In 1959, Jones left Lopez's band to pursue a degree in business administration at North Texas State College (now University of North Texas). After college, he took a job at Rohr Aircraft in San Diego. Seeing that the life of a factory worker was not for him, Jones moved to Los Angeles to get back into the entertainment industry. He landed a job as a page at the NBC studios, while re-establishing his friendship with Lopez, who had moved to Los Angeles as well. Jones would again become Lopez's drummer, while Lopez would see much success with hits such as "If I Had A Hammer", "La Bamba" and "America".

In 1964, Jones left Lopez's band to join Johnny Rivers ("Secret Agent Man", "Seventh Son" and "Mountain of Love") as his drummer. During this time, he traveled with Rivers' band, along with singer Ann-Margret, to entertain the troops in Vietnam.

In 1966, Jones was made an offer by Bob Dylan to join him as his drummer. Replacing Levon Helm, who had quit, Jones would accompany Dylan with the other members of what would become The Band, on his world tour of Australia and Europe. It was during this tour while performing at the Free Trade Hall in Manchester, England, on May 17, 1966, that the audience jeered Dylan for playing the electric guitar during the latter half of the show. Jones' career with Dylan would be cut short when Dylan had to temporarily stop performing in order to recover from a motorcycle accident.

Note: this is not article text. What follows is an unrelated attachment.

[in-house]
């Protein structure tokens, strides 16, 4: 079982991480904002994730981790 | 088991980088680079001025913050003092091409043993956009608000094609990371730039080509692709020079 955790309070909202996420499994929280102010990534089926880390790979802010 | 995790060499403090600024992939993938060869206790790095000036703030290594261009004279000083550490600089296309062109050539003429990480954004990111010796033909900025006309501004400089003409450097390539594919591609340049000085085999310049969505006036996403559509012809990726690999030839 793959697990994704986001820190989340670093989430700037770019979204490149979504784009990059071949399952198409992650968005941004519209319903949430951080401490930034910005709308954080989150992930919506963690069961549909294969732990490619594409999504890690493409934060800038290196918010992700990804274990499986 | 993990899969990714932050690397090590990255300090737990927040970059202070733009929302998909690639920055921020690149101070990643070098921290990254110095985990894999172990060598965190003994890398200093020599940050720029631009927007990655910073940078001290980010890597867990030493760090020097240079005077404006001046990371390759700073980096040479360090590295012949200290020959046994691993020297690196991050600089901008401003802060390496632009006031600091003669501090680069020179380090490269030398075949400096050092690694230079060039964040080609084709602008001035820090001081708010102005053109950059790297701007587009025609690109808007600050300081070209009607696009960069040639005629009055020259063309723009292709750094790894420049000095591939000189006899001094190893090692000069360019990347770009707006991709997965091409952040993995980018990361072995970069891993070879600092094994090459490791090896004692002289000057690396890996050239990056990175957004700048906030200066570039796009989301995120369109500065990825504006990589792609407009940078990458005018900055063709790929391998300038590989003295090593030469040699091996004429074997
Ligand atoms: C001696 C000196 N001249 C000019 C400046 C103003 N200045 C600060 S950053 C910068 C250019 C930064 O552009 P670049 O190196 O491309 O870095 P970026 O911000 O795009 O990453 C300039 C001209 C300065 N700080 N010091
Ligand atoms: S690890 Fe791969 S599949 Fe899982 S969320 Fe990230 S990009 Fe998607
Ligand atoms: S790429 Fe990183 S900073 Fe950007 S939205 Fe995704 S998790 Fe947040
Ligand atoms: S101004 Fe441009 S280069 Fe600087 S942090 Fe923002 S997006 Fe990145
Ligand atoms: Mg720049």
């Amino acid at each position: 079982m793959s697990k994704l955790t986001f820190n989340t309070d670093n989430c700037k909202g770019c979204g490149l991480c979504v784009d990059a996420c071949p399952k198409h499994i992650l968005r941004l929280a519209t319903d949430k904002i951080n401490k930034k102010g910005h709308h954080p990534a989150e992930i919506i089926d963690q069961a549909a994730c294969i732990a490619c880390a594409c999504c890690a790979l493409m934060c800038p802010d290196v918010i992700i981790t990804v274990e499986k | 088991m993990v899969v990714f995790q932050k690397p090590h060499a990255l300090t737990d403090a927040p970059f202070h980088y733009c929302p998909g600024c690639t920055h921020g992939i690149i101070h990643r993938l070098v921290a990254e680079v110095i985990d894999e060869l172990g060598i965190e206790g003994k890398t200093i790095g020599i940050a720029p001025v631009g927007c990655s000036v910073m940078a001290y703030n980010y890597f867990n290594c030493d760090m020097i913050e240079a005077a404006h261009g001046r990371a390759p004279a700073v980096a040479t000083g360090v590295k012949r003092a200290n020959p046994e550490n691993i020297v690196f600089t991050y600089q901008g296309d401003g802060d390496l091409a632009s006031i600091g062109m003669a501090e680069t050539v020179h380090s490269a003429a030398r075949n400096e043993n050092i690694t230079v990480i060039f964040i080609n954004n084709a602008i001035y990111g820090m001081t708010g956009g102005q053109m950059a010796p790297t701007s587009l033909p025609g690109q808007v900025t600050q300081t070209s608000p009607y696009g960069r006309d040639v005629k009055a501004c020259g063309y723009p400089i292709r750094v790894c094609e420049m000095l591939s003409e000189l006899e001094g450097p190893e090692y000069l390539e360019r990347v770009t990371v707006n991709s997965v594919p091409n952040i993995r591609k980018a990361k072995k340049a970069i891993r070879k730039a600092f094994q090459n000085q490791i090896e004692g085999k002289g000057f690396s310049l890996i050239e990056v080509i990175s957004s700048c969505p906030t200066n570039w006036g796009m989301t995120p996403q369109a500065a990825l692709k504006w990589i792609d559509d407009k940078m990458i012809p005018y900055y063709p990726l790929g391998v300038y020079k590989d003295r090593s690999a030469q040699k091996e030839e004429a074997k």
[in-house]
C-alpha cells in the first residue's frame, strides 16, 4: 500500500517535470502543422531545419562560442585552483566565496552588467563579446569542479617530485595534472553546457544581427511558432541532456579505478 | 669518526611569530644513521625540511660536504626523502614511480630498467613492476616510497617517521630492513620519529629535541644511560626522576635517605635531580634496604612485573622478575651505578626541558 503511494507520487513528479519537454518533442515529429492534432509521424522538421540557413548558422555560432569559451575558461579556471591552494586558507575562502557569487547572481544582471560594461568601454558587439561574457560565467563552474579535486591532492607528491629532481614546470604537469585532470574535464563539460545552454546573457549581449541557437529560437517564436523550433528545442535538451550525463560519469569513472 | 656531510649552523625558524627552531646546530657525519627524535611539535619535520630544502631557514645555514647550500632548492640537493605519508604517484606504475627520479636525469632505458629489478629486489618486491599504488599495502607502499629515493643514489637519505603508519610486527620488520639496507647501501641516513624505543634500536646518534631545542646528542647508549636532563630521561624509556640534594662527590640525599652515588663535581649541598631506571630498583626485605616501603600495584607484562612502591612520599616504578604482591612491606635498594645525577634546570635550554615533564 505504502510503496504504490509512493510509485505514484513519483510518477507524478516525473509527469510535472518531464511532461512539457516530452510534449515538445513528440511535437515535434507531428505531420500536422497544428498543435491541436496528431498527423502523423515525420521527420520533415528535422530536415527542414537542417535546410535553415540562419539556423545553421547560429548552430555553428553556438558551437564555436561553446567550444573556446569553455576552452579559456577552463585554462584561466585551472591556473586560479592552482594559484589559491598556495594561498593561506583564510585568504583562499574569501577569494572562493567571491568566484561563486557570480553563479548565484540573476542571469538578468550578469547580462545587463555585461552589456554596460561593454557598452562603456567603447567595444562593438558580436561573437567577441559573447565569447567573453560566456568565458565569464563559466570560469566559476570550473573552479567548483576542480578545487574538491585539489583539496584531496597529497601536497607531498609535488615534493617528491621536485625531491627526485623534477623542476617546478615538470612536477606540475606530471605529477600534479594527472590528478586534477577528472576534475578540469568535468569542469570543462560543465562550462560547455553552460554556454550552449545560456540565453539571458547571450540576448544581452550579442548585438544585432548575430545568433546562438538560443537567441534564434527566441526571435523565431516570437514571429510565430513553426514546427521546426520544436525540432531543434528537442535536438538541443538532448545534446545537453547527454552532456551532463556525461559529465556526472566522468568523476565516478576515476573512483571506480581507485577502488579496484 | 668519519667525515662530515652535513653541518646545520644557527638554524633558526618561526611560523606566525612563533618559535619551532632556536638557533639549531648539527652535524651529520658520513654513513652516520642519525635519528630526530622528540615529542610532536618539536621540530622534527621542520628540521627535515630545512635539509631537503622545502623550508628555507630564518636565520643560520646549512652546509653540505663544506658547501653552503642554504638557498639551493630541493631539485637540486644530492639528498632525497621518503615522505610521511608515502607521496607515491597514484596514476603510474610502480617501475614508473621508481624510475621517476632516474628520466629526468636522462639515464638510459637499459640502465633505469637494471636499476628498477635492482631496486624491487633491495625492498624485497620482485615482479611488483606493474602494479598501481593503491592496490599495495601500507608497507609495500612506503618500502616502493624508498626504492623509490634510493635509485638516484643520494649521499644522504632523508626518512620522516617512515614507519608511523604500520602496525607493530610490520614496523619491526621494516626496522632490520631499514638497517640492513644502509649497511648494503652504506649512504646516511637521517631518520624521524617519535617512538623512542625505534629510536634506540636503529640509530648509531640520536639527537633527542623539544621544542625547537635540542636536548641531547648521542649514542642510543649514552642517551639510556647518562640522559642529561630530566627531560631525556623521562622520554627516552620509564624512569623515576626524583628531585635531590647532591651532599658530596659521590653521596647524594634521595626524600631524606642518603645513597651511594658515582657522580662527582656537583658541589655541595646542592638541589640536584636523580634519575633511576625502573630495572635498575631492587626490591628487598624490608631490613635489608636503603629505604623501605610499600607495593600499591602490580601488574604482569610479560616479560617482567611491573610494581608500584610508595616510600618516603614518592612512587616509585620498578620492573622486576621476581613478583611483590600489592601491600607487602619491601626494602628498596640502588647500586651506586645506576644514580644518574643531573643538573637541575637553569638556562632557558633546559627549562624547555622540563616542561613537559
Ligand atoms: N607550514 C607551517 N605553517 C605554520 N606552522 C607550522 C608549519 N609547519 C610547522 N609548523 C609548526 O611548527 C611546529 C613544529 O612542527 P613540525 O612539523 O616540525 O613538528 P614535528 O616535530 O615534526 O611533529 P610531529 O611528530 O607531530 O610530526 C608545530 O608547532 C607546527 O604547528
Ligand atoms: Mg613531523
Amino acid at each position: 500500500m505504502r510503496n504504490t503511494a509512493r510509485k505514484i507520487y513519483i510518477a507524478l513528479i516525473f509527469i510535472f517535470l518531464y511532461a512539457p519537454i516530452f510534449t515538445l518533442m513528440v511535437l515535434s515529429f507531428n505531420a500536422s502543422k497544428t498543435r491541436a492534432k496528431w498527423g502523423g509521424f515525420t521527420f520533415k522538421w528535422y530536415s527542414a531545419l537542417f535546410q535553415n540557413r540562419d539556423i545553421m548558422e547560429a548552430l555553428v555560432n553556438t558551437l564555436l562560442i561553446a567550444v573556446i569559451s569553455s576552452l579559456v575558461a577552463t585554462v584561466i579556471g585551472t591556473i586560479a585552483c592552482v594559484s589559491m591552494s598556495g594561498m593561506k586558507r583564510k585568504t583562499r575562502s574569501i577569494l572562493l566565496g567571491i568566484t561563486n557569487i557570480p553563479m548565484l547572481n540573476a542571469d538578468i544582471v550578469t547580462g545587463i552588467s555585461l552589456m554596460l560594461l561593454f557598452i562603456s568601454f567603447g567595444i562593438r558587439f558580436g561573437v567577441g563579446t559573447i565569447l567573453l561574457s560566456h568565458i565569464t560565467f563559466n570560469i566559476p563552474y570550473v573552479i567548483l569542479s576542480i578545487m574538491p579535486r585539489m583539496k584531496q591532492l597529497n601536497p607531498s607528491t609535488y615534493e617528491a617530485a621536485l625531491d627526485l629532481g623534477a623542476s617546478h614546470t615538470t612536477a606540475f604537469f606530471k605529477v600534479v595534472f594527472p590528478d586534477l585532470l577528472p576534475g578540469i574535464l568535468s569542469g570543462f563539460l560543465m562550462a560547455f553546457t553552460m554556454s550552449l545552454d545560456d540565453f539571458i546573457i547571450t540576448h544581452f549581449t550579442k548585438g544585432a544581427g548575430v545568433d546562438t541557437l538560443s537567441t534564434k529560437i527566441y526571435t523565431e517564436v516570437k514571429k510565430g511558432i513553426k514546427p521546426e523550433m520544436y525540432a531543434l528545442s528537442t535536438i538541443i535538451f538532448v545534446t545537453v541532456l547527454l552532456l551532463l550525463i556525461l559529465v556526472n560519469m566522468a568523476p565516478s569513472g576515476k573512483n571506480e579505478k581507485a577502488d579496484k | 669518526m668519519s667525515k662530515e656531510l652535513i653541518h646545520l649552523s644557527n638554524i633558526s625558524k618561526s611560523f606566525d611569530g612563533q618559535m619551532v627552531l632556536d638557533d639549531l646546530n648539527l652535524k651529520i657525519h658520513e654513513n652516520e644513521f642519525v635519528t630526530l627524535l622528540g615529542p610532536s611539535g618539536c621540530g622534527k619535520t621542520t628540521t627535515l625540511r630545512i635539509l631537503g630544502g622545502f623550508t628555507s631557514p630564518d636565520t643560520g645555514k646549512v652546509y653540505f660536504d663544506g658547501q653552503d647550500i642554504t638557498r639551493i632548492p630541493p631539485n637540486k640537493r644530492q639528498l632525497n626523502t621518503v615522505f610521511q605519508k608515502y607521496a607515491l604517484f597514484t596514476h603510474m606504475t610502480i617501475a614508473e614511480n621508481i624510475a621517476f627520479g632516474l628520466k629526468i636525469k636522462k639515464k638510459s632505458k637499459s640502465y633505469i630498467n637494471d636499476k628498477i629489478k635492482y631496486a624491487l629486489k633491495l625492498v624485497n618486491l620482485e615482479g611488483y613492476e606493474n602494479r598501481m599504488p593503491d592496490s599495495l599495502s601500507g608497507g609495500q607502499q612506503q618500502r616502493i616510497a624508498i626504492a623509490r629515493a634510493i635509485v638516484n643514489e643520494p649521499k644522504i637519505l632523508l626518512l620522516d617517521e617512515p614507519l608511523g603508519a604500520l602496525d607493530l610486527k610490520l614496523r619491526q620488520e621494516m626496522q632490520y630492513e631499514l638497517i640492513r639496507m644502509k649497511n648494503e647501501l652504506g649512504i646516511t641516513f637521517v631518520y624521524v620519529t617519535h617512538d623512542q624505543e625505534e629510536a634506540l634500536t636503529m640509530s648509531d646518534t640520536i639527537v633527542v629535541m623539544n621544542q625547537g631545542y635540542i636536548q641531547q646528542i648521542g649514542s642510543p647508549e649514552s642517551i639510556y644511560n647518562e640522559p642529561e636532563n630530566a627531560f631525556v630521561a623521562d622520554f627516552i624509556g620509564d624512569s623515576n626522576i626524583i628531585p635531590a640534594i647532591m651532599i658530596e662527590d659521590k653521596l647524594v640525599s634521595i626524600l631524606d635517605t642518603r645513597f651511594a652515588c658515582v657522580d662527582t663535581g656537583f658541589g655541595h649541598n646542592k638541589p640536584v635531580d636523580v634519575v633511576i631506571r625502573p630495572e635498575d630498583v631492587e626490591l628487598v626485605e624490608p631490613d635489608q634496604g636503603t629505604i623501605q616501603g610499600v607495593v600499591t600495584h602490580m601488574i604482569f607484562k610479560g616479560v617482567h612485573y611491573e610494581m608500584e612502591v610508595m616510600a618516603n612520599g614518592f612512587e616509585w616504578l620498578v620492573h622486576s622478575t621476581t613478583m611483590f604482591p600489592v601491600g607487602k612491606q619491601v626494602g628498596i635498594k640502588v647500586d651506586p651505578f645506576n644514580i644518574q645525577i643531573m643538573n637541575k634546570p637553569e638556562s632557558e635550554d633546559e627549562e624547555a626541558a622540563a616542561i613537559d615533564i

At this time, Jones had decided to pursue a career in acting. He had landed jobs as an extra, when in 1967 he was approached to be the drummer for a new group called The First Edition, with lead singer Kenny Rogers.

With hits such as "Something's Burning", "Ruby, Don't Take Your Love to Town" and "Just Dropped In (To See What Condition My Condition Was In)", The First Edition would see much success over the next ten years, even having their own television variety show, Rollin' on the River (later shortened to Rollin'), in the early 1970s.

Acting careerEdit